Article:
When Your Startup Stops

Beme as a company is ending

We announced earlier today that Beme, the company I founded 3 ½ years ago with Casey Neistat that CNN acquired in late 2016, is no longer going to exist as a standalone company. Casey and I will be moving on, but the team and technology will be pulled into CNN. Casey explains it here:

This is not the story of the aging conglomerate that couldn’t innovate and rejected the young startup blood. CNN left us genuinely independent post-acquisition, with a financial, editorial, and technological leash as long as we could wish for. Andrew, Chris, Jeff and everyone else we encountered at CNN was supportive in a way that defies the typical acquisition narrative.

Over the past year, we’ve experimented wildly in technology-enabled news, an area where the world needs experimentation. We built two products and a YouTube channel I’m very proud of.

Ultimately, while we have built some valuable things, we didn’t hit the escape velocity the business needed to exist independently.

Beme Office 1.0, one year pre-CNN

I don’t regret a moment of working on Beme.

A startup is a shared, constructive delusion. Off in a well-guarded cave, you and your team believe, against dismal odds, that some piece of reality is on the cusp of massive change. You’re the only ones who can make that better reality possible, and you can do it in just a matter of years.

In moments like this, leaving your distorted-reality cave for the harsh light of the world, it’s hard not to be a little sad. Not for myself — to an entrepreneur one end just reveals a wide open set of new opportunities — but for a version of the world you dreamed up that just won’t quite come to pass.

Not that we haven’t accomplished anything since we joined CNN. Far from it:

  • We made 40 videos as Beme News that showed how the participatory ethos of YouTube and the mission of journalism can meet. That channel will keep growing within CNN Digital Studios.
  • We built Panels, an app for honest, constructive dialogue between real people about the news. This technology will be pulled into CNN’s core experience.
  • We quietly (the product is still under wraps) built Wire, a machine-learning-powered platform for journalists to cover live news in a world where your smartphone is always closer than your TV remote. This technology will become a key part of what CNN is building for mobile.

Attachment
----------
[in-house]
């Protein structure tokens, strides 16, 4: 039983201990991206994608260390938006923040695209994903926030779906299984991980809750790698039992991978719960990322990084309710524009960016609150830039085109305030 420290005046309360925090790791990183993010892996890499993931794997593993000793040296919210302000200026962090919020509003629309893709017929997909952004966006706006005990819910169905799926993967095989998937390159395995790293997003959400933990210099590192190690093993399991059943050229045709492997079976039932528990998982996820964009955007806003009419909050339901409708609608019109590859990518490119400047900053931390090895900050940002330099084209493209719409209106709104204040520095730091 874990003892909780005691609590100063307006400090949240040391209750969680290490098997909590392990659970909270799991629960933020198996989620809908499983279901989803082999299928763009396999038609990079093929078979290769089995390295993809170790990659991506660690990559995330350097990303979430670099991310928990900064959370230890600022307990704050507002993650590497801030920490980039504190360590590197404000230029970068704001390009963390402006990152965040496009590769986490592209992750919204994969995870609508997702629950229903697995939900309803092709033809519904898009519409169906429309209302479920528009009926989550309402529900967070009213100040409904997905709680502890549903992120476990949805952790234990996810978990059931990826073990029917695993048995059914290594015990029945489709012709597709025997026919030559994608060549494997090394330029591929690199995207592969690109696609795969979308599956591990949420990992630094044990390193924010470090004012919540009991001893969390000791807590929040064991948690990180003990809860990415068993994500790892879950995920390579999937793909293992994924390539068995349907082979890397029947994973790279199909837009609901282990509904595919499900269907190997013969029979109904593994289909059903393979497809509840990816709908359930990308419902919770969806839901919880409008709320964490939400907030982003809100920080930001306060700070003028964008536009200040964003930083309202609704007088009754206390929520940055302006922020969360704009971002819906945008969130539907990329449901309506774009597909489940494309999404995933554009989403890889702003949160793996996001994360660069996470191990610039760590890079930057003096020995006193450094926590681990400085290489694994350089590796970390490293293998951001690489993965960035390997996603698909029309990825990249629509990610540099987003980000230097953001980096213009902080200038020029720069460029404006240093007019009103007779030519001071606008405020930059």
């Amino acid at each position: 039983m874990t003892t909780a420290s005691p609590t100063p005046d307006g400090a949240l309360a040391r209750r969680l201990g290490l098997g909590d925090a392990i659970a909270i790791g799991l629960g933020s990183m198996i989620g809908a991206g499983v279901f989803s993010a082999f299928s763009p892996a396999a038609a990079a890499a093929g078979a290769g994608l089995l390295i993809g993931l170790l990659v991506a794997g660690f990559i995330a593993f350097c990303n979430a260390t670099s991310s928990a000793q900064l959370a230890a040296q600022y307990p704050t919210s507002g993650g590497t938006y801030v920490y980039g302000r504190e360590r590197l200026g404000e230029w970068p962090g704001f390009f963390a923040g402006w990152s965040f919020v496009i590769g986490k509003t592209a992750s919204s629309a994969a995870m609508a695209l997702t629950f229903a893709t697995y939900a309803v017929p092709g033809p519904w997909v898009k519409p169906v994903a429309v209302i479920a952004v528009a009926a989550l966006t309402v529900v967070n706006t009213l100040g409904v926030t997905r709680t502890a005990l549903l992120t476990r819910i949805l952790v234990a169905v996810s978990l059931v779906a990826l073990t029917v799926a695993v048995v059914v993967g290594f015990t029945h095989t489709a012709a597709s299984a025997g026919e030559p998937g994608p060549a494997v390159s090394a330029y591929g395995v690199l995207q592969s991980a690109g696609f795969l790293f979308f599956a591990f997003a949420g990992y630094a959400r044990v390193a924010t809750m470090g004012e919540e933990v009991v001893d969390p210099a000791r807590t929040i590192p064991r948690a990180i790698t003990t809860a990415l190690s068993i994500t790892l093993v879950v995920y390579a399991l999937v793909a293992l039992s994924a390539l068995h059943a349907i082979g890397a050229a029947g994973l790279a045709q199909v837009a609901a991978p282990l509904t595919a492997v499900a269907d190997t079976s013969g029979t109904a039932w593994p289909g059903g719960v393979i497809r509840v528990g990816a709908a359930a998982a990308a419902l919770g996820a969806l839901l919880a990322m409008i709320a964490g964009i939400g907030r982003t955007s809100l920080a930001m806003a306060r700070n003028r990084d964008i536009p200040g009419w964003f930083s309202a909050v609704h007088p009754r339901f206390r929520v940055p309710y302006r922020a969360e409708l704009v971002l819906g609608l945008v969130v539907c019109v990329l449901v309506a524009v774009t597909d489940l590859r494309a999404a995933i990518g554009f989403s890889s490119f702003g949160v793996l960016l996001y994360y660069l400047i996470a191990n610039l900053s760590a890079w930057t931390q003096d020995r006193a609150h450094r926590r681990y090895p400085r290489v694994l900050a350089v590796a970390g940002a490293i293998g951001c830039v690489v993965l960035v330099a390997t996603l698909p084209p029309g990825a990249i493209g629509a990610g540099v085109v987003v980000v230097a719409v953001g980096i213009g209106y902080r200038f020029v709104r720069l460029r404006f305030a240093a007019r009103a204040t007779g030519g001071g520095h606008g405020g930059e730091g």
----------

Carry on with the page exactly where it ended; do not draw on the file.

Most of the team — including everyone working on these critical tech products — will be asked to stay on and bring our unique approach to CNN.

A few people won’t be offered jobs. They will get generous severance, but it still hurts to see those who believed in you in that position. For the few on our team who won’t be joining or choose not to join CNN, my network and time is entirely at their disposal until everyone lands on their feet.

An early mock-up of the Beme app, circa 2014. Luckily, we soon hired some real designers like Jacob and Adam

As this chapter comes to an end, I’ve been taking a nostalgic trip through our old Beme files, looking at our earliest prototypes. Back then, the entirety of the “company” was me, Casey (sub-1M subscribers) and Jack in a closet of an office next to his studio. I marvel at how much has happened in these few years.

When we started this company, if you had told me I’d be working with world-class journalists to try a new approach to news, let alone be successfully acquired (making real money for our investors and team), let alone have a million users download our app in a matter of weeks, let alone have a front row seat to the rise of a once-in-a-generation creative talent, let alone build multiple products at the cutting edge of video with whip-smart people who believe in me … I would have laughed.

I’m so grateful to the millions of people who gave our products a shot. Whether you downloaded the original Beme app or encountered us as Beme News and Panels: thank you.

Some of our ideas might not have hit their mark. The team we built, however, is unimpeachable. The engineers, designers, creators and journalists I’ve had the pleasure of working with are brilliant human beings who have applied themselves without reservation. I’ll really miss showing up to our office every day.

Personally, I’m ready for a new chapter. It may be time for me to move on from making [social] media products and to play in a different field. Not that there aren’t opportunities to build more tools for connecting and informing humans — there are plenty! I’d just like to test my mettle elsewhere. Suggestions?

And before any of that, I’ll be heading somewhere warmer than New York in February and digging into a tall stack of neglected books. 2018 is going to be a year of renewal, travel, research and exploration for me.

Farewell, Beme.


I’m not quite sure what the future holds, but I’ll definitely be writing about the process of finding out. Sign up for my newsletter to follow along, or for more chaotic updates follow me on Twitter.